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Ireland’s pension crisis submerged by Irish Water

Ireland’s pension crisis submerged by Irish Water

"That is no country for old men” is the opening line of Yeats’ “Sailing to Byzantium” referencing Ireland in 1928 but it could just as well apply to the Ireland of 2016. 76 days after the general election, Ireland’s new government has finally published their ‘Programme for a partnership government’, which sets out the government’s priorities for the next few years and resolving the pension’s crisis gets very short shrift.
The programme mentions pension six times. Two of the mentions are identical – that the state pension will be increased. Given that sustainability of pensions is one of the major issues affecting all OECD countries; this is going to be a difficult one to manage. The next reference pledges an increase in the blind persons' pension. This is followed by two pledges to look after the public sector: one pledge to provide sustainable increased public sector pensions, and one pledge to reverse the decreases in public sector pension that happened during the financial crisis.

The final mention covers the setting up of a process to tackle long-term issues including pensions. But don’t hold your breath. The proposal is to develop a process to secure buy-in from stakeholders, by consultation with the public and structured engagement with key stakeholders, with the goal of reporting back within two years to the Dail so that an “Action plan” can be developed off the back of that process - (I kid you not).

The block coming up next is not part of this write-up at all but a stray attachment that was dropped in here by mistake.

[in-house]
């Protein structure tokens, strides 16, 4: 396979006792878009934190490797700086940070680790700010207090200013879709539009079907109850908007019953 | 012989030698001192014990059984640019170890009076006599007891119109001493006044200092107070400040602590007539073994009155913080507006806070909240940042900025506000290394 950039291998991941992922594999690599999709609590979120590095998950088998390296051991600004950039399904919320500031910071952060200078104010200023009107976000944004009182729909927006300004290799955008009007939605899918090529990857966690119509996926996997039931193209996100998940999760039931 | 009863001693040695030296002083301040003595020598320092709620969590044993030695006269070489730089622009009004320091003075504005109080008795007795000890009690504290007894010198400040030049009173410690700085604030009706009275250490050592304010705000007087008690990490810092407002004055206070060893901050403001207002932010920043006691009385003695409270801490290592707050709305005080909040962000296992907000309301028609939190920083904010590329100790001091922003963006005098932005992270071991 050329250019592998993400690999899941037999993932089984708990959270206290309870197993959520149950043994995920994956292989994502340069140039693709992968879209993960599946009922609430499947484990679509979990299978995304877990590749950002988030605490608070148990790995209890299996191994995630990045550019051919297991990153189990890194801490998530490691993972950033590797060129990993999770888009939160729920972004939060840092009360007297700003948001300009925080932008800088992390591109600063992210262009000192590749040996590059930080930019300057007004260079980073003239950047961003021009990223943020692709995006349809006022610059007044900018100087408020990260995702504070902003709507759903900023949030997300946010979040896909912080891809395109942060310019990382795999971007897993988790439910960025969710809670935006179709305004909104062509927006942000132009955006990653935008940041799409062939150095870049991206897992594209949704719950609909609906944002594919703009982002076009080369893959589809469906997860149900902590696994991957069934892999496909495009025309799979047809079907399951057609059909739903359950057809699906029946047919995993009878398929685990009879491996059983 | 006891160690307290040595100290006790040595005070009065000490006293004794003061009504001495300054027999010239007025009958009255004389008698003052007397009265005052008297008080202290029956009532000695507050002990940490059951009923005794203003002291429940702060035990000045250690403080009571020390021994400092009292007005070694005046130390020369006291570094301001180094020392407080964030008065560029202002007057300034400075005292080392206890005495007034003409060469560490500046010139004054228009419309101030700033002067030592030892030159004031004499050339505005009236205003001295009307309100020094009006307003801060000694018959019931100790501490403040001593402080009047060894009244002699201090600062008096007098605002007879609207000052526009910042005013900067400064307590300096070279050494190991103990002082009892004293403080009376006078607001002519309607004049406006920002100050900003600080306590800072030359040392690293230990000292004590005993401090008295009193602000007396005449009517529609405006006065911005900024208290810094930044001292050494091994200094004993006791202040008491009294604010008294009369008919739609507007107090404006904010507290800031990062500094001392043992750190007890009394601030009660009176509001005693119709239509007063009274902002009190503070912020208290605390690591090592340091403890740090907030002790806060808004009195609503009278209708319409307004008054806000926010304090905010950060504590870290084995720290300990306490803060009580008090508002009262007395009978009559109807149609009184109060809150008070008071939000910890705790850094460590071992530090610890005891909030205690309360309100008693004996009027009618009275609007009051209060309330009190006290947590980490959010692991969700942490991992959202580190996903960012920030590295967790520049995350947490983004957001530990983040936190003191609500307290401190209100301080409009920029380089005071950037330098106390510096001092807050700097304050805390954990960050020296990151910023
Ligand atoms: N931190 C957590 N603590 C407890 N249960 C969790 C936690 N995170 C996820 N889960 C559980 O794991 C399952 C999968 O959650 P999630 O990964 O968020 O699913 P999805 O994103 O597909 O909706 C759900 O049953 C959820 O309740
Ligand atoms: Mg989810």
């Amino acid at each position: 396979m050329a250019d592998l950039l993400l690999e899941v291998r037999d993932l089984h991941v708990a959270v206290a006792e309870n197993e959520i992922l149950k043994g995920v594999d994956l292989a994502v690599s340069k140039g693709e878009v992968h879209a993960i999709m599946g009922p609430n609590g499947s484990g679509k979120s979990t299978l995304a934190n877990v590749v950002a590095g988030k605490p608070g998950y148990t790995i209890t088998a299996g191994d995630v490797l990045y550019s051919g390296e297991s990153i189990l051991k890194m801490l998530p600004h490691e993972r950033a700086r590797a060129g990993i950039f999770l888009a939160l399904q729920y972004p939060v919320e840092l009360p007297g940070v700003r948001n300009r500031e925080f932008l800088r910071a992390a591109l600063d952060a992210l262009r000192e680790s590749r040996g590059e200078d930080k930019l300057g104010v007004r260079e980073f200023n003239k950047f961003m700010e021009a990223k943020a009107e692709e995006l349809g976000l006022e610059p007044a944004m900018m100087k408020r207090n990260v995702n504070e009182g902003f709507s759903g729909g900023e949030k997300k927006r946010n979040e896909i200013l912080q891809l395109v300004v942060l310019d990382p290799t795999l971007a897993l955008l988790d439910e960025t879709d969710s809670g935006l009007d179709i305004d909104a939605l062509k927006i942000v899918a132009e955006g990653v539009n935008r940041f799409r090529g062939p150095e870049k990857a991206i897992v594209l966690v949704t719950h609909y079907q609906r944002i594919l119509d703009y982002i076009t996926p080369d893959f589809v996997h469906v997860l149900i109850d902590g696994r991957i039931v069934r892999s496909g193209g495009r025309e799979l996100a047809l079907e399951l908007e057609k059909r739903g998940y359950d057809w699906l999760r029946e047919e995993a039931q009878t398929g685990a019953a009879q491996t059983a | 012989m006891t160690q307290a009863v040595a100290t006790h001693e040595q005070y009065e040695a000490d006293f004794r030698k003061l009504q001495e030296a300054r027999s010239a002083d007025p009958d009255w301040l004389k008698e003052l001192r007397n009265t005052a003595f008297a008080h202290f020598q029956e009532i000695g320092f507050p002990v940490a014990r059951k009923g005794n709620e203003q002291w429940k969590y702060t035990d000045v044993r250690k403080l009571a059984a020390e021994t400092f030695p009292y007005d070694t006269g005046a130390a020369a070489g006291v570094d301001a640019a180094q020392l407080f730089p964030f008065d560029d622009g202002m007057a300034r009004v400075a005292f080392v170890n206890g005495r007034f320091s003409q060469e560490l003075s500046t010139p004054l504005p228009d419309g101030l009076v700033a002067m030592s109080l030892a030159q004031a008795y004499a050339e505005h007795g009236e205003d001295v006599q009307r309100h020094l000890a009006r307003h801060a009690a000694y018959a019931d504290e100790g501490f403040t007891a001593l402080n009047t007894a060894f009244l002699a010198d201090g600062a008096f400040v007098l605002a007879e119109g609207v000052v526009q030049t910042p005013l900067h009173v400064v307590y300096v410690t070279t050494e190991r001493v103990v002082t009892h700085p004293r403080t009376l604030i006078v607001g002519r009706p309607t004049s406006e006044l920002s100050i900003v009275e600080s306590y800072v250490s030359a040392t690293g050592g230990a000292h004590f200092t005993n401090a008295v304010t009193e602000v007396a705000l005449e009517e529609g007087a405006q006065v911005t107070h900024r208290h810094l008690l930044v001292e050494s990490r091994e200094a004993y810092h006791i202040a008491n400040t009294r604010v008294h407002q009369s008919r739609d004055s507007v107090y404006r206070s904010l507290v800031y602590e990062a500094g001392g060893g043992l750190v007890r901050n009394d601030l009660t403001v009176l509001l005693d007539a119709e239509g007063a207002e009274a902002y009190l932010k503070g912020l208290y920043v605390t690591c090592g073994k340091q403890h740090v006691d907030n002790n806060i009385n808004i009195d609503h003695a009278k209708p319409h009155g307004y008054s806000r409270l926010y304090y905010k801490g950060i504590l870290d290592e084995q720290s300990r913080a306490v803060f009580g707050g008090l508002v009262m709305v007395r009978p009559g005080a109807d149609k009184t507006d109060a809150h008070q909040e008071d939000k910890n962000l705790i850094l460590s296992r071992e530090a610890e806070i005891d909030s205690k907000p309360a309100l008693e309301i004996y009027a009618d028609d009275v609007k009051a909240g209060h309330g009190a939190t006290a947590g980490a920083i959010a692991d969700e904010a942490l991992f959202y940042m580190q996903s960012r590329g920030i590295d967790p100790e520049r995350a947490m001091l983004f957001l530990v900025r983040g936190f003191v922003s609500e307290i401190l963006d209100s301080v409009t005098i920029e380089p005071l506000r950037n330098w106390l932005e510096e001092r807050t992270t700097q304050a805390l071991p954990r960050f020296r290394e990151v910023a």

Compound this with the demotion of the previous Minister of Health, Leo Varadkar, to the Department of Social Protection, which is responsible for the pensions brief, and it becomes clear that pensions are not going to be a major priority for this government.

Of course the new Minister is making brave noises about the need to increase pension saving and hinting at an auto-enrolment style solution. But his record of achievement in the health ministry doesn’t augur well for pensions. Of course, it’s always possible that the government’s view is that previous failures in the health ministry should mean that the one crisis Ireland won’t have to deal with is a longevity one, which is why it’s ok to put him in charge of it.

Meanwhile, it is a damning indictment of the paucity of Irish political thinking that the mainly left-wing opposition, who one would imagine should have been putting pressure on the new government to ensure that workers have decent retirement conditions have instead been obsessed with removing a household charge for water of approximately €5 per week.

In an era of sound bite politics, pensions may not be the sexiest of topics but one just has to look across the water to see how constant pressure from campaigners have made pensions one of the most prominent issues in recent budgets and elections. The result has been major changes in UK pension’s policy to try to deal with the issues. That’s not to say that the UK’s solutions are necessarily right for Ireland, or even for the UK, but at least the problem is recognised and efforts are being made to tackle it.

In the meantime, it appears that for the lifetime of this government, the lack of saving for pensions is unlikely to be tackled in any meaningful way and Ireland will remain “no country for old men” or women.

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